Released in time for the 50th anniversary of the publication of I Know Why the Caged Bird Sings, is one of our newest titles Rise!: From Caged Bird to Poet of the People, Maya Angelou by author Bethany Hegedus and illustrated by Tonya Engel. In this interview, author Bethany Hegedus talks about her newest title Rise!, how she felt to receive a foreword from Dr. Maya Angelou’s grandson Colin Johnson, and her writing and research process.
Do you have a consistent approach when writing a book? Was your writing process different or the same for Rise!?
Bethany Hegedus: When writing a picture book biography, I always begin with a subject whose life and life’s work has impacted mine—usually since I was a young girl. Gandhi, Harper Lee, President Jimmy Carter (forthcoming 2020) and Dr. Maya Angelou all helped shape me as a woman and as a writer. In order to dive deeply into someone’s life, to discover the narrative thread, and to capture and connect that thread in the story, I both start and end with the heart. My heart. My subject’s heart. And the reader’s heart.
I read I Know Why the Caged Bird Sings for the first time the summer I moved from the North to the South. Reading Dr. Angelou’s words and being exposed to her life’s story helped me navigate the racial prejudice perpetrated by those who looked like me and had always been around me, but suddenly felt scarier and more real now that I was living in the South. I brought the girl I was when I was first inspired by Maya Angelou with me on my journey of research and discovery.
Aside from being an established author, you’re also the founder of the Writing Barn. In what ways does the Writing Barn serve the writing community?
BH: The aim of The Writing Barn is to bring together writers of all different levels and genres through in-person intensives, local classes, retreats, and our online programming. It is all about forming a community where one can create from a foundation of support and inspiration. No book gets written alone. The writers who take our classes and thrive in our programming know that and they support one another all along the journey. I spent 10 years working on my craft in what is now considered my “apprentice years.” Folks who take classes at The Writing Barn are landing agents and book contracts left and right—some of them within two years of seriously taking up the craft of writing. It’s amazing to be a part of their journey.
BH: There are five or six female writers that I feel fed me from girlhood into womanhood. Those writers are: Beverly Cleary, Harper Lee, Maya Angelou, Emily Dickinson, Flannery O’Connor and Zora Neale Hurston. I have always gravitated toward female writers long before becoming a writer myself.
Dr. Angelou wasn’t just a writer, and it wasn’t simply her way with words that lit something within me, she was a woman I longed to be. She forgave the impossible. She was a working mother who sang, danced, and oozed joy, alongside fighting for justice and equality,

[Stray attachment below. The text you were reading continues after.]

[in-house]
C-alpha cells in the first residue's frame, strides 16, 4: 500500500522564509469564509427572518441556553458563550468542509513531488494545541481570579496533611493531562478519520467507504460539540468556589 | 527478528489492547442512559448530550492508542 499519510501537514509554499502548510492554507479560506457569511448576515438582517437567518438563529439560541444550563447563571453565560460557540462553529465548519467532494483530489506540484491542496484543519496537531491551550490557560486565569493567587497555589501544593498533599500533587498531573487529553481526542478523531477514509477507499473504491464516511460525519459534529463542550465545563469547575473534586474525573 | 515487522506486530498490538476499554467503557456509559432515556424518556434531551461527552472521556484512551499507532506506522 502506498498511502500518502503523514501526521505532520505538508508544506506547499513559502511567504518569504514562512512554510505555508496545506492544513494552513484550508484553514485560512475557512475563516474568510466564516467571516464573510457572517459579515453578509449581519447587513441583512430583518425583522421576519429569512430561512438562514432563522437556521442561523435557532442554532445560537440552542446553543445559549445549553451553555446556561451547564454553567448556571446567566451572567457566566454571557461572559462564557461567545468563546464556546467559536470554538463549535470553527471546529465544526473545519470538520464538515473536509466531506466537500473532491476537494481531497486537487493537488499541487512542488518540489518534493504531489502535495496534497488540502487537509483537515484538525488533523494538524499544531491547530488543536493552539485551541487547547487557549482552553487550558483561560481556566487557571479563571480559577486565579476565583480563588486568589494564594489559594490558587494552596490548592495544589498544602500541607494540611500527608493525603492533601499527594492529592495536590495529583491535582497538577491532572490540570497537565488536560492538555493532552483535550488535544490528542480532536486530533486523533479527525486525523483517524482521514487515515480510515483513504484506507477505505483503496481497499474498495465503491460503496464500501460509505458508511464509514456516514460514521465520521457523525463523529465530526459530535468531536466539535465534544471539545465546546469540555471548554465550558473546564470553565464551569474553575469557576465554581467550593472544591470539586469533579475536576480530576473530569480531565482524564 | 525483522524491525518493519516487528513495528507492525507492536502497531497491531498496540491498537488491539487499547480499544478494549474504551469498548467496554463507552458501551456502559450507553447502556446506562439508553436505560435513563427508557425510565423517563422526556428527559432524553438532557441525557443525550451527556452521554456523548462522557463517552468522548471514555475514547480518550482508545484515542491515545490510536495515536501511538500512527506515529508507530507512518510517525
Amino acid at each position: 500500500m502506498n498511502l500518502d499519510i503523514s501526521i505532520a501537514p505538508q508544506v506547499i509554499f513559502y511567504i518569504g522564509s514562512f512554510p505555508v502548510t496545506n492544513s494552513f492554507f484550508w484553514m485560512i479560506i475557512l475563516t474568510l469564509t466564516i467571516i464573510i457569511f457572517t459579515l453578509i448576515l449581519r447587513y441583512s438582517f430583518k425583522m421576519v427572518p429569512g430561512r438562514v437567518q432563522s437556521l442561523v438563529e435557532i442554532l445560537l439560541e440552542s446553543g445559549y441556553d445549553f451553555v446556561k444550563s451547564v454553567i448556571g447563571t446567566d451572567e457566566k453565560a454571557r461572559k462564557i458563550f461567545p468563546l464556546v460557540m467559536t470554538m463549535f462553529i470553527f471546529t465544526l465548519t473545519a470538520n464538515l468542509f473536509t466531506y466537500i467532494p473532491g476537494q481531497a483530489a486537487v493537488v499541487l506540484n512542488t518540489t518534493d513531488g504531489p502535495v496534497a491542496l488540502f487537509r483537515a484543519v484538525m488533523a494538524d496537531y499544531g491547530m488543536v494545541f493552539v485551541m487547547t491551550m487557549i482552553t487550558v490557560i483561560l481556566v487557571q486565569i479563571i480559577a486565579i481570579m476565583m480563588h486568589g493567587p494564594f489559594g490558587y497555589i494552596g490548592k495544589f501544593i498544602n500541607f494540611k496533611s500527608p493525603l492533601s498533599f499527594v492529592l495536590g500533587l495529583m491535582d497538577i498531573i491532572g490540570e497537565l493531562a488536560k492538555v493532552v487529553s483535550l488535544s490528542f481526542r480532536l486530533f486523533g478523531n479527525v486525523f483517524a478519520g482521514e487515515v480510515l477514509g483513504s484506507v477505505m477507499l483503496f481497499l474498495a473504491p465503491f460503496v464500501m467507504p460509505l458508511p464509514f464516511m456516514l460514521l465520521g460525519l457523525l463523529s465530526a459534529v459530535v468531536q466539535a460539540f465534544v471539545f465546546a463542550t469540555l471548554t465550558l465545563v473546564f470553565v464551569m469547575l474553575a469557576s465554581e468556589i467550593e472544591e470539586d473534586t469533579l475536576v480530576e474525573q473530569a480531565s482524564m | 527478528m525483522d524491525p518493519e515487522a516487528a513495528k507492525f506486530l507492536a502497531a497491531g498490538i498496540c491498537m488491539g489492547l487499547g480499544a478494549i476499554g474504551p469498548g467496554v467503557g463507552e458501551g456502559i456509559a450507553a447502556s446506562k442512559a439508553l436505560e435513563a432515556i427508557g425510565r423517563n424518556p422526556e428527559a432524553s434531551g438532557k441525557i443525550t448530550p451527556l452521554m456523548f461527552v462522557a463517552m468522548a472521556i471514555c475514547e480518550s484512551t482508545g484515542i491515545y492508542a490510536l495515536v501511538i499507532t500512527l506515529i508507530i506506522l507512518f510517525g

As I worked on the biography, I listened to Dr. Angelou read poem after poem. There are many recordings of her performing her poems online, and I popped in my headphones and listened to them all. Her poetry was strong, powerful—a mix of wordplay, inner rhyme at times, with bold images that made my inner spirit soar. Hearing Dr. Angelou’s voice read her work moves me to tears. It brings up a well of pain and healing at the same time—and it is that mixture of pain and ability to transform that pain that I most wanted to capture. Verse, as scary as it was, felt like the right and perfect form.
Rise! includes a foreword by Dr. Angelou’s grandson. Could you tell us a little bit of what it meant to have that letter from the family?
BH: I was and am so proud to have the approval and blessing of the Angelou Johnson family and The Caged Bird Legacy. I wouldn’t have moved forward with publication without it. In the letter, Maya Angelou’s grandson Colin Johnson speaks so lovingly of his grandmother and of her commitment to children, and how we must have the courage to encounter the monsters under the bed—especially when those monsters are real.
The letter also reminds us that it is adults who fear telling the truth to kids. Children crave the truth and Dr. Angelou strongly advocated for it. We owe children the truth: admitting the best and worst of ourselves and our society, and giving them the tools to help navigate these tough topics. That’s how I hope we can affect real change—so we all can thrive, not just survive—as Dr. Angelou surely did.
Dr. Angelou’s life is so huge! Were there difficult editorial choices you had to make in order to fit her whole life into a picture book?
BH: Her life is phenomenal on so many levels. As this is the first full picture book biography (outside of the Little People, Big Dreams series) on Maya Angelou, editorially we tried our best not to leave key events out. The challenge was choosing what to emphasize: the impact of Maya’s childhood and young adulthood, her history as a performer, her social activism and working with both Dr. King and Malcom X, and her entrance into the Harlem Writer’s Circle. There was so much to consider!